Penguins: Samuelsson comparison unavoidable


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There will be no way of avoiding comparisons for Penguins prospect Philip Samuelsson, who is attending the club's development camp this week at Consol Energy Center.

The 6-foot-2, 198-pounder is wearing No. 5, just like his dad. And he's a defenseman, just like his dad.

Well, maybe not just like his dad.

Philip might be a more polished puck mover than Ulf Samuelsson, the uber-popular Penguins hit machine who played 277 games here and won the Stanley Cup in 1991 and '92.

"I was thinking more of the same thing, too, but I was watching some of his game tapes recently, and I think we're pretty spot on, pretty similar style defensemen," Philip said.

Yeah, but surely Philip doesn't play with the snarl that Ulf did.

"I think I do have a mean streak in me," said Philip, who will be able to tap into that more as a pro.

"There's more fighting and hitting here," he said. "We'll see if that part of my game develops the way I want it to."

Philip Samuelsson was drafted by the Penguins in the second round in 2009 and turned pro in the spring after his sophomore season at Boston College, where he won an NCAA title as a freshman. He had five goals and 30 points in 81 games, with 108 penalty minutes, in his college career.

He is young for his class -- he turns 20 later this month -- and is part of an organization saturated with proven and promising defensemen.

"I'd like to get here as quick as I can, but I'm in no rush. I know they have a great defensive corps," said Samuelsson, who spent the previous two summers in Sweden and is learning the Penguins systems at his first development camp.

Anything is possible given the right performance at training camp, but the way the numbers stack up, Samuelsson might have to claw and impress to be a top-four defenseman with Wilkes-Barre/Scranton of the American Hockey League this season.

The Penguins have seven returning defensemen under contract, and 2009 first-round draft pick Simon Despres is knocking at the door. Wilkes-Barre has returning defensemen such as Brian Strait, Robert Bortuzzo and Carl Sneep -- Sameulsson's Boston College teammate on the 2010 NCAA championship team.

"He knows we're a very rich organization on [defense], from the defensemen we have up here and trickling down through Wilkes-Barre, and as you saw last draft [in June], our first two picks were defensemen," said assistant to the general manager Tom Fitzgerald. "You can never have enough good defensemen. He knows what the competition is like."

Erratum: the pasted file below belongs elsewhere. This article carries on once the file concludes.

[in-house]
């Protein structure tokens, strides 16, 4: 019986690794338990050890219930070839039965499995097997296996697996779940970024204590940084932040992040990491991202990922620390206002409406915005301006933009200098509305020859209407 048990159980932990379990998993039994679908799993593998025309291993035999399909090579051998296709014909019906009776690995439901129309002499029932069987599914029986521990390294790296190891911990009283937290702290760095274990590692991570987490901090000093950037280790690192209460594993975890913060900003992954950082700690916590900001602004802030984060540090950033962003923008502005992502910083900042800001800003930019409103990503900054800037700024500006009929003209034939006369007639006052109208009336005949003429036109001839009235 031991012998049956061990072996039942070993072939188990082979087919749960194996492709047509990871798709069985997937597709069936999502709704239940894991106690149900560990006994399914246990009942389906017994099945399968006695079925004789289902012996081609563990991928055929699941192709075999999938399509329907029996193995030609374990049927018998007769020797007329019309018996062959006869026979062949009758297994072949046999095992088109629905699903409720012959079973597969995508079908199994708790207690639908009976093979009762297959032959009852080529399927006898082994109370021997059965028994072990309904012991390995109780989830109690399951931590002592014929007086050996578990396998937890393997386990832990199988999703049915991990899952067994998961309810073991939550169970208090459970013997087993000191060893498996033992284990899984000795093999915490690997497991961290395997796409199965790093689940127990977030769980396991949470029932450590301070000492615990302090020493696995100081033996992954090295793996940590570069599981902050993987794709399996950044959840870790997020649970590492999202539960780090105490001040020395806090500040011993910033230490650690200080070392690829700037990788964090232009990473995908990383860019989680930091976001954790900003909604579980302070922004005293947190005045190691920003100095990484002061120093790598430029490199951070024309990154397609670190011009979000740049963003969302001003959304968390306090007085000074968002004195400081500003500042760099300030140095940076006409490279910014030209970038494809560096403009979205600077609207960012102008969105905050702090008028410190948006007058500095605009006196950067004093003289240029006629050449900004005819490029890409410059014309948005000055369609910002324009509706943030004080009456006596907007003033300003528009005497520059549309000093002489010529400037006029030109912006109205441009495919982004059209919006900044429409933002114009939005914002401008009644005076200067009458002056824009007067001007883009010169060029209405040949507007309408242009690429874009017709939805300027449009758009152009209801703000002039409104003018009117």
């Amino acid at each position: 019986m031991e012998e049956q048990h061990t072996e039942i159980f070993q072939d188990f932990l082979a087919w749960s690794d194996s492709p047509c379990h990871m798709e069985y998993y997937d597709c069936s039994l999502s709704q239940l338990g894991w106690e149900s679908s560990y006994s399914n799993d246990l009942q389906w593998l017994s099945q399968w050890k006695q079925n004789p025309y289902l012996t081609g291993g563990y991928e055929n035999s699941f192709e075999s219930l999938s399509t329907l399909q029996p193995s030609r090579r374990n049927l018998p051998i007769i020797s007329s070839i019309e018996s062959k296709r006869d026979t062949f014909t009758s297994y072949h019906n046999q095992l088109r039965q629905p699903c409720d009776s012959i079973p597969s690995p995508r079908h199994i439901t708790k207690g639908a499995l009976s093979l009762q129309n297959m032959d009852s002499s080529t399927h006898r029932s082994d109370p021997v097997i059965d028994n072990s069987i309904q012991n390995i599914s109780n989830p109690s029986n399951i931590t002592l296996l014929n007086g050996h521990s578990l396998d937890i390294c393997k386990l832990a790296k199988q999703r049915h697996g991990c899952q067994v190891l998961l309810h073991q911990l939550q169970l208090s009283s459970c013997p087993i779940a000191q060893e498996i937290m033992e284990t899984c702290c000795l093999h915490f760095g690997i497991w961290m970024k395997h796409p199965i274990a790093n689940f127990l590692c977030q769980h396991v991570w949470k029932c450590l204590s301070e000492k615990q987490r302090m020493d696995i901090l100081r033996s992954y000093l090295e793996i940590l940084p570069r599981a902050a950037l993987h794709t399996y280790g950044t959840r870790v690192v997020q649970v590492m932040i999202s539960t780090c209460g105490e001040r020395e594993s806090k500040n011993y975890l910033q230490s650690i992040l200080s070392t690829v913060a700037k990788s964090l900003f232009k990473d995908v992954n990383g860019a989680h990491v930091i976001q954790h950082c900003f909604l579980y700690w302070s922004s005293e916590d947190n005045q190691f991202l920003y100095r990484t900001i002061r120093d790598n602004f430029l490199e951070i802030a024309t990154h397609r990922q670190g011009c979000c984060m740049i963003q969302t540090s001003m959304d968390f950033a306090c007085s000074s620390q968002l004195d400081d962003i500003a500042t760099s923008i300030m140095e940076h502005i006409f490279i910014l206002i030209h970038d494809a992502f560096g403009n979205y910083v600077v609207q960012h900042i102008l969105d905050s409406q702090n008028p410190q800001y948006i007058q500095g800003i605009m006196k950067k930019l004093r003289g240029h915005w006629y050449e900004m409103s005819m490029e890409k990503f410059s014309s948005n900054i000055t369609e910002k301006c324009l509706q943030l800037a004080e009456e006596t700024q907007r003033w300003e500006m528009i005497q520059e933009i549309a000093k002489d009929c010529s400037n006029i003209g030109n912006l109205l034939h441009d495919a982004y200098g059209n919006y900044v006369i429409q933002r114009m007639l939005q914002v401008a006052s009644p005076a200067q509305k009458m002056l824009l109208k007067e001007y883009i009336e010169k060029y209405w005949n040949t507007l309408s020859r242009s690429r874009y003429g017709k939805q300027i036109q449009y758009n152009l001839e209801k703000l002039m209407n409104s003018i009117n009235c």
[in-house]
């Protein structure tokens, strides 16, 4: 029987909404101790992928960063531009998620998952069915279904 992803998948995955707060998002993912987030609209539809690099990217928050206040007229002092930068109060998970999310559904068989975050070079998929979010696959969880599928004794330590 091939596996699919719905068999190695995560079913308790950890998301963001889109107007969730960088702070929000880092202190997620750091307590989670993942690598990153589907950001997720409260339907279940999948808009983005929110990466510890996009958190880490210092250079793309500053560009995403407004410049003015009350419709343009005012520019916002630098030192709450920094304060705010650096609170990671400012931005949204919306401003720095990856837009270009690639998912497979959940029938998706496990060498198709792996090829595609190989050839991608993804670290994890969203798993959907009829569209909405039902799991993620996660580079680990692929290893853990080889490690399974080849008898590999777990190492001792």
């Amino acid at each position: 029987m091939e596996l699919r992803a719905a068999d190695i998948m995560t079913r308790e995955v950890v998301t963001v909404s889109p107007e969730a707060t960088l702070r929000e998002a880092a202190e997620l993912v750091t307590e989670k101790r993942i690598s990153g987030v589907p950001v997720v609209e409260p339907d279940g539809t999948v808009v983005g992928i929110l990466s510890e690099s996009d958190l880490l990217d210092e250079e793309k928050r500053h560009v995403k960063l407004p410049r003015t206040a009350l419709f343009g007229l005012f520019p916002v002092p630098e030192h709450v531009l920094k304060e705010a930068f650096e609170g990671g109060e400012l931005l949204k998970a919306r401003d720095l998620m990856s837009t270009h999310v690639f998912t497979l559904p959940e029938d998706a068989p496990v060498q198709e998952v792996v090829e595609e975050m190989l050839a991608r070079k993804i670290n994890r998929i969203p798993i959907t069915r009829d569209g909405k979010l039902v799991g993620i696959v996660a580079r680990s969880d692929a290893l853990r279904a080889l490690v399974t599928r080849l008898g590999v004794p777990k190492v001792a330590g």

Fitzgerald played against the elder Samuelsson in the NHL over many seasons. He doesn't buy the father-son comparison.

"He's not Ulf," Fitzgerald said of Philip. "He can play with the edge, but he's not Ulf.

"He's more of a detailed guy, uses his stick really well, and he's smart. His skating needs to continue to improve. He's a bright player, a good puck-moving guy. He can play your second power play. He gets pucks to the net. He basically is a guy, you can rely on him in any situation."

Philip was born weeks after the '91 Cup celebration and remembers just "bits and pieces" of being a small boy in Pittsburgh, playing street hockey in the neighborhood and watching Ulf. His appreciation of his father's game grew when he saw clips in later years.

"It's certainly different now that I understand the sport a little bit better," he said. "How he was and what I thought is totally different -- obviously, much better."

Samuelsson grew to relate to another defenseman while living in Phoenix, where Ulf spent several seasons as associate coach before accepting the job of head coach of MODO in the Swedish Elite League starting this fall.

"Zbynek Michalek is one of the best defensemen in the league, and that's not saying anything bad about their other defensemen," Philip Samuelsson said. "I'm looking forward to meeting them and one day playing with them."

Michalek was in Phoenix with Samuelsson before signing with the Penguins as a free agent last summer.

"I saw him a lot in Phoenix, and I love the way he plays," Samuelsson said. "That's someone I kind of want to mold my game after, being a shutdown defenseman who likes to block shots. He's great at taking other teams' best players and not letting them do anything."

Samuelsson said that while he has exchanged hellos with Michalek, the two have never talked hockey.

"Now that we're in the same organization, I hope we can," he said.

Oh, boy. Another comparison for Samuelsson to live up to.


Shelly Anderson: shanderson@post-gazette.com .


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